@article{0ad721aa948449439321b94d90ec8136,
title = "Early outcome of in situ femorotibial reconstruction among patients with diabetes alone versus diabetes and endstage renal failure: Analysis of 83 limbs",
abstract = "Purpose: Both end-stage renal disease and diabetes have been demonstrated to have a negative effect on the outcome of infrainguinal arterial reconstruction, primarily because of increased perioperative morbidity and wound complications. This study was undertaken to determine whether the combination of these comorbid factors affects the outcome of distal arterial reconstruction. Methods: Eighty-three distal lower extremity arterial bypasses originating from the femoral artery and terminating at the peroneal, anterior, or posterior tibial artery were performed on 76 patients over a 5-year period at a tertiary care medical center. Autogenous greater saphenous vein was used as the bypass conduit in all instances. Combined inflow and composite vein procedures were excluded. Results: There was one perioperative death, for a mortality rate of 1.2{\%}. The diabetes mellitus (DM) plus end-stage renal disease (DM+ESRD) cohort displayed a significantly lower 1-year primary patency rate compared with the diabetes mellitus cohort, 53{\%} versus 82{\%} (p < 0.02). However, the limb salvage rate for the DM+ESRD and DM cohorts during the same time interval were not significantly different, 63{\%} versus 84{\%} (p < 0.06). The 52{\%} 1-year survival rate for the DM+ESRD cohort was strikingly lower than the 90{\%} 1-year survival rate for the DM cohort (p < 0.002). Conclusion: Despite the use of the optimal autogenous conduit, the combination of diabetes and end-stage renal disease can be expected to significantly decrease primary graft patency without affecting limb salvage. The greatest effect of these comorbid factors is on patient survival.",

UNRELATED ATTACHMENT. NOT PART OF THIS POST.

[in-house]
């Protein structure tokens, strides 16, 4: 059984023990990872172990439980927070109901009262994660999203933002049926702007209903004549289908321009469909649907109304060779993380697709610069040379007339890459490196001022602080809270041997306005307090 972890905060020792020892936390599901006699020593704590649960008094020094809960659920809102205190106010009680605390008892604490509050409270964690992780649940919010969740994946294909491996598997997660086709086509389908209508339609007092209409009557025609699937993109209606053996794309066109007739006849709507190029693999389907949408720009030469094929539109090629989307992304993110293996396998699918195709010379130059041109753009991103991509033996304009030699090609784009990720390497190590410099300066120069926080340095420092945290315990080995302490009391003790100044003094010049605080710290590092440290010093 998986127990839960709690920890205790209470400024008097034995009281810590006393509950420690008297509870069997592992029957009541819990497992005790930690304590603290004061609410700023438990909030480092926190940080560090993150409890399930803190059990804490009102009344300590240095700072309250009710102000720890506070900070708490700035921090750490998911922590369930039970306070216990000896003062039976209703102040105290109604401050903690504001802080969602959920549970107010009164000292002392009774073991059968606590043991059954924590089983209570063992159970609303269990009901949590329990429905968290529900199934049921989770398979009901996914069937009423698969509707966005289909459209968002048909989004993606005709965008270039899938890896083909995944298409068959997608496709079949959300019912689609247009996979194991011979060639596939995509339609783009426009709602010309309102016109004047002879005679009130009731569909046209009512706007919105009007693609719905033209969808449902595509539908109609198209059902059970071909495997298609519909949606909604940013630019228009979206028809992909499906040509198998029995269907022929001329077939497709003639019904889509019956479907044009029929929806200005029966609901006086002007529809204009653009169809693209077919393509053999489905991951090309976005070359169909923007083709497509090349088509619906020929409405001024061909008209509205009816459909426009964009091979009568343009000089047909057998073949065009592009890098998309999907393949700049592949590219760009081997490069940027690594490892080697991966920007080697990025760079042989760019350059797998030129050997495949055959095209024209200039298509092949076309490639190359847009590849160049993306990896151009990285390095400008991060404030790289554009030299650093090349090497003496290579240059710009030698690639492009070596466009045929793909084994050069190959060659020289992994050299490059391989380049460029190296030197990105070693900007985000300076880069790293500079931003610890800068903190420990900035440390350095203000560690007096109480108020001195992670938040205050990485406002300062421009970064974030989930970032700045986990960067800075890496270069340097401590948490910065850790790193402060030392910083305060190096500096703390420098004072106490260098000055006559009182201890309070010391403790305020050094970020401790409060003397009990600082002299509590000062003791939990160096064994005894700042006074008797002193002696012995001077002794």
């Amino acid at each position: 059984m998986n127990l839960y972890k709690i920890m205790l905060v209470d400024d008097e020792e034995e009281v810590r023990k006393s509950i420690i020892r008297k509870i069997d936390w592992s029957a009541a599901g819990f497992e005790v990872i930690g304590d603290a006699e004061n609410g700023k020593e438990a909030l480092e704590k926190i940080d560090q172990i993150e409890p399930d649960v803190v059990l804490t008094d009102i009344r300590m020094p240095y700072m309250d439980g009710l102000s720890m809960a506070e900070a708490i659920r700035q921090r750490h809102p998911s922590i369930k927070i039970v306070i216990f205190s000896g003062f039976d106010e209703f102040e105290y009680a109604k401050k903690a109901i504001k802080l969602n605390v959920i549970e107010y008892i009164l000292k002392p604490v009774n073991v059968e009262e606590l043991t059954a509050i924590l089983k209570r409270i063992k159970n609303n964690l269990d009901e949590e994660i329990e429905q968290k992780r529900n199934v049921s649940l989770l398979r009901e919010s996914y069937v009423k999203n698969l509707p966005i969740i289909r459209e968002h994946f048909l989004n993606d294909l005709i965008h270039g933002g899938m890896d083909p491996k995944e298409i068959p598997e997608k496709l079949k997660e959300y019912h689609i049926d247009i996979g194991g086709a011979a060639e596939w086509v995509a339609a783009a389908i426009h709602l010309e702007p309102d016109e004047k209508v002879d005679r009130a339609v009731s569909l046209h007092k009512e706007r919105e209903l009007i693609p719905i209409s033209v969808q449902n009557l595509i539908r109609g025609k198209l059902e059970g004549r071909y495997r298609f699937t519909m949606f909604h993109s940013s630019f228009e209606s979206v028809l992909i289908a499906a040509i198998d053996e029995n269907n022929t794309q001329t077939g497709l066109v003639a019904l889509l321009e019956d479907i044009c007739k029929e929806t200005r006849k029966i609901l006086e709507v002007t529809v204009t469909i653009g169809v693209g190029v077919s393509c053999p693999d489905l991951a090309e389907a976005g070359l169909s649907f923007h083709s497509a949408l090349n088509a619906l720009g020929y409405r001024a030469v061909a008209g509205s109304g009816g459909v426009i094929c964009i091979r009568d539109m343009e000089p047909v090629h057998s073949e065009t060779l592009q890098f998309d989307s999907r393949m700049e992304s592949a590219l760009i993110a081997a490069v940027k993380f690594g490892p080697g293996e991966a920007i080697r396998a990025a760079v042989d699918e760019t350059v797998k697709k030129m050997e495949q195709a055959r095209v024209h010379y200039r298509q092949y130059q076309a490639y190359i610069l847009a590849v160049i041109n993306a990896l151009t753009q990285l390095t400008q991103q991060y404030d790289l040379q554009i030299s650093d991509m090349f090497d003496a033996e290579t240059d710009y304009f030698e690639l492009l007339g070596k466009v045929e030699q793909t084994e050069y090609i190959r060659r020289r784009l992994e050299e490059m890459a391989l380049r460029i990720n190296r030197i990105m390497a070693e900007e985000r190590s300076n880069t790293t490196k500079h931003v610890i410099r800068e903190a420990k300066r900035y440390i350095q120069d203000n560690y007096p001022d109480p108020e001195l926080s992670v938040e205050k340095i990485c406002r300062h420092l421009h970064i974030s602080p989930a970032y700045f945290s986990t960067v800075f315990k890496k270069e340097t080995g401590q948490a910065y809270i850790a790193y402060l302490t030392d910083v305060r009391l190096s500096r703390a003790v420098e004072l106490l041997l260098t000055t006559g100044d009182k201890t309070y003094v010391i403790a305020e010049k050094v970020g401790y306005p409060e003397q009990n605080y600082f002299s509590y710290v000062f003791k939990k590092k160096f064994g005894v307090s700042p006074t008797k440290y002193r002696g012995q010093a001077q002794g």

author = "Albert Hakaim and Gordon, {J. K.} and Scott, {T. E.} and Madras, {P. N.} and Pomposelli, {F. B.} and Estes, {J. M.} and Berman, {J. A.} and Cronenwett, {J. L.} and Patterson, {R. B.}",
year = "1998",
doi = "10.1016/S0741-5214(98)70008-4",
language = "English (US)",
volume = "27",
pages = "1049--1055",
journal = "Journal of Vascular Surgery",
issn = "0741-5214",
publisher = "Mosby Inc.",
number = "6",

}

TY - JOUR

T1 - Early outcome of in situ femorotibial reconstruction among patients with diabetes alone versus diabetes and endstage renal failure

T2 - Analysis of 83 limbs

AU - Hakaim, Albert

AU - Gordon, J. K.

AU - Scott, T. E.

AU - Madras, P. N.

AU - Pomposelli, F. B.

AU - Estes, J. M.

AU - Berman, J. A.

AU - Cronenwett, J. L.

AU - Patterson, R. B.

PY - 1998

Y1 - 1998